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Halal Industry
Halal industry roundup: Pakistani food manufacturer to set up UAE subsidiary

Here's a roundup of key developments across the halal industry ecosystem during the month of July. 


Editor's note: Have you ever thought of venturing out to the Antarctic? If yes, what held you back? Halal food unavailaibility? Well, not anymore. Muslim travellers will now be able to relish a complete cruising experience at the last continent. So travel away. 


Meanwhile, a Pakistan food manufacturing is looking set up shop here in the UAE. 




Company News


First-ever halal-certified cruise launches in Antarctica

For the first time in Antarctic history, Muslim travellers who require a halal-certified kitchen will be able to enjoy a complete Antarctic expedition cruising experience.


Starting January 2026, the 10-day Halal Cruise - South Shetland Islands and Antarctic Peninsula will offer Muslim travellers a chance to visit the last continent aboard the purpose-built ice-class vessel. (Travel Weekly Asia)


Pakistan / UAE

Food manufacturer announces setting up UAE subsidiary

Ismail Industries Limited, a Pakistani food manufacturer and exporter, announced plans to establish a wholly-owned subsidiary in Abu Dhabi.


The new venture will manufacture, market, sell, and distribute various food products, including biscuits and confectionery.


This expansion follows regulatory approval and was disclosed in a bourse filing. (Halal Focus)


India / Egypt

Egypt’s IS EG Halal starts operations in India through local office

IS EG Halal, a government-authorized entity for certifying halal exports to Egypt, announced the commencement of its certification operations in India, aiming to expand trade between the two countries.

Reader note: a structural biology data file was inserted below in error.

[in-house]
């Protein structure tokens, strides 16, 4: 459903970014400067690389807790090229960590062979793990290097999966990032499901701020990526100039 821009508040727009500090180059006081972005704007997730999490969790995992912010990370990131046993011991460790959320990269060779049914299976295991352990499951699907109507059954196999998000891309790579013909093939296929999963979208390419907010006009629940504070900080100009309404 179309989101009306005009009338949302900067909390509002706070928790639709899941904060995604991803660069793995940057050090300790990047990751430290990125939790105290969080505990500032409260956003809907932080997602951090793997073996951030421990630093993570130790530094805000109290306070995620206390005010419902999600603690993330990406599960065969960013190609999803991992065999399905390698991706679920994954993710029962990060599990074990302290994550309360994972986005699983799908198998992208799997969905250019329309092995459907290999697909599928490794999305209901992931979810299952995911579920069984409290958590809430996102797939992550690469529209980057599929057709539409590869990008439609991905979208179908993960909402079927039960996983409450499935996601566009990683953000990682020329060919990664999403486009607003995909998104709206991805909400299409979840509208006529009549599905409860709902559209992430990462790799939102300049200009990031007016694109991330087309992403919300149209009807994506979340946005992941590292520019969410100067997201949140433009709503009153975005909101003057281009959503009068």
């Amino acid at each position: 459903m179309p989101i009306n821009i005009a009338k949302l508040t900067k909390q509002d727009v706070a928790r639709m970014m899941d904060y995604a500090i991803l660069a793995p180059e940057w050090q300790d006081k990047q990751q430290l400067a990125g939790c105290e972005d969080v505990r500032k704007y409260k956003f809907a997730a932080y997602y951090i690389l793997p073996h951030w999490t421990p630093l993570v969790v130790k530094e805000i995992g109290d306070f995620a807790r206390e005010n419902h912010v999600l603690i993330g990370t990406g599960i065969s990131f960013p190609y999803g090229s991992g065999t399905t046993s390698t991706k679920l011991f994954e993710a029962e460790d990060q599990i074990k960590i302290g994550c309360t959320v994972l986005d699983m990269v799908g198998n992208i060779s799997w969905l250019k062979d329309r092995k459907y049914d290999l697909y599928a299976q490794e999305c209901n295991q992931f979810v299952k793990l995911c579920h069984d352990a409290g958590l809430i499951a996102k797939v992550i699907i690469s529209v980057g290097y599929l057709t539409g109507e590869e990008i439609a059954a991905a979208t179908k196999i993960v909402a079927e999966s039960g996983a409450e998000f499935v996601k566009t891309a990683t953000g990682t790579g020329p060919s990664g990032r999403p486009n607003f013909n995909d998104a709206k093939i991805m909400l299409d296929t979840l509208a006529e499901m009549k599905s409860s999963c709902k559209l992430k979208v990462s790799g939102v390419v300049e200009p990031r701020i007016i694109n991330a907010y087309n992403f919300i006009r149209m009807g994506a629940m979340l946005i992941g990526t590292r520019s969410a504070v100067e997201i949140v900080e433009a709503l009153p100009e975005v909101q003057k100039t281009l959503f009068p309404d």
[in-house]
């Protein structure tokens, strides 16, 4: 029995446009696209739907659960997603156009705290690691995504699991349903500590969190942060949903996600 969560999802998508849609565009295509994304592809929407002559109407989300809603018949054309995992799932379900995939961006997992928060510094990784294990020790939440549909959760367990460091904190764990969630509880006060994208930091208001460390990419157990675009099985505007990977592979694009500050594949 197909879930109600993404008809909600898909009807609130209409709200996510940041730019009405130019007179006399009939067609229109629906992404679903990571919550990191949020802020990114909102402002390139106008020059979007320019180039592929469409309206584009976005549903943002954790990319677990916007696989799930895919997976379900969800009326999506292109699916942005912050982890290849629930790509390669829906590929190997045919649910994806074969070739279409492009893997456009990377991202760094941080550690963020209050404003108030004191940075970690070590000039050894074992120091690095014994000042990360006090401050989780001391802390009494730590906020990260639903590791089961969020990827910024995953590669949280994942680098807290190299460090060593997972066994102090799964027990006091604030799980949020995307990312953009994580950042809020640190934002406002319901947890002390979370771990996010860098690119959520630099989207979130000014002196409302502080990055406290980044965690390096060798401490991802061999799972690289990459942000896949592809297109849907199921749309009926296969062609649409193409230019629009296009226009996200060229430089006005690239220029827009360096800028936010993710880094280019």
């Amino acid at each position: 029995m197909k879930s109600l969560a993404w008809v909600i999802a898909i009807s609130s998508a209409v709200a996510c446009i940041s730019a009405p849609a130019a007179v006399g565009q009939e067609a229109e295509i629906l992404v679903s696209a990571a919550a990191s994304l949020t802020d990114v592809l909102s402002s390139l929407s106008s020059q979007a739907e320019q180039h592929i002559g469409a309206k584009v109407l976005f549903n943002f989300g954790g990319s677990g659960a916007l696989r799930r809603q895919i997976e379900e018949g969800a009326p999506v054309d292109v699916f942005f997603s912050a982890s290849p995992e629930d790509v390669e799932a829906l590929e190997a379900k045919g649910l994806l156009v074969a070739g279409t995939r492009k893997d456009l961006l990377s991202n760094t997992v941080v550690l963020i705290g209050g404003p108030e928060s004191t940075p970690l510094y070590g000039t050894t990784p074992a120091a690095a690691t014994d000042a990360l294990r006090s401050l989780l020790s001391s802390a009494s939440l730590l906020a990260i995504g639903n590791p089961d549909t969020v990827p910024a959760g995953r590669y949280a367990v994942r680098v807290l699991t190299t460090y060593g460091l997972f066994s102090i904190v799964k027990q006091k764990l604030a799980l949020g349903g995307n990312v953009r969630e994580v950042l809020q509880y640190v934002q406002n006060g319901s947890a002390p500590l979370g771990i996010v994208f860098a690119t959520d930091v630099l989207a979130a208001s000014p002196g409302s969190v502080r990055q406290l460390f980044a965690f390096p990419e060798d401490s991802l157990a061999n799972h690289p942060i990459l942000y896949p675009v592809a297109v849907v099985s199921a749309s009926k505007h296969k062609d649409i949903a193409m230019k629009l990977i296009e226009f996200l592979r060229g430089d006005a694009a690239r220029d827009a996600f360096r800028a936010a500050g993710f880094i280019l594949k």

Indian meat exporters have the potential to increase their market share in Egypt from 75-80% to 100%, according to Weal Mohamed Awad Hamed, Egypt's ambassador to India.


Speaking at a New Delhi event, Hamed expressed Egypt's support for this growth. (Nuf Foods Spectrum)




European Court of Human Rights Upholds Belgium’s halal slaughter ban

The European Court of Human Rights (ECHR) issued a final ruling on Tuesday, rejecting the appeal against Belgium's ban on halal slaughter.


Filed by Islamic and Jewish organizations, the appeal argued that the ban infringes on religious freedom. However, the court found no grounds to review the ban.


According to Belgian animal rights organization, GAIA, the ECHR's decision on February 13 was upheld, confirming that the ban on halal and kosher slaughter does not violate religious freedom. (Morocco World News)


Trade Developments


China keen to collaborate with Malaysia in halal sector

China is keen to collaborate with Malaysia in the halal industry, including certification, services, and products, according to Mohamad Alamin, Malaysia's deputy minister for foreign affairs. 


Chinese premier Li Qiang conveyed this interest during a meeting with Deputy Prime Minister Dr Ahmad Zahid Hamidi on his recent official visit to China. (The Star)




Halal Industry
Halal industry wrap: Indonesia, Uruguay partner to improve halal products

Here's a roundup of key developments across the halal industry ecosystem during the month of June

Editor's note: Malaysia is planning to advance its Islamic economy ecosystem by setting up a taskforce to coordinate the development of halal industrial parks. The country is also considering tax incentives for halal industry investments, while Chinese companies are looking to tap into Malaysia's sector expertise.

Meanwhile, Indonesia and Uruguay are exploring cooperation for improving halal products. 


Company News

Saudi Arabia

LuLu signs MoU to promote Brazilian products in kingdom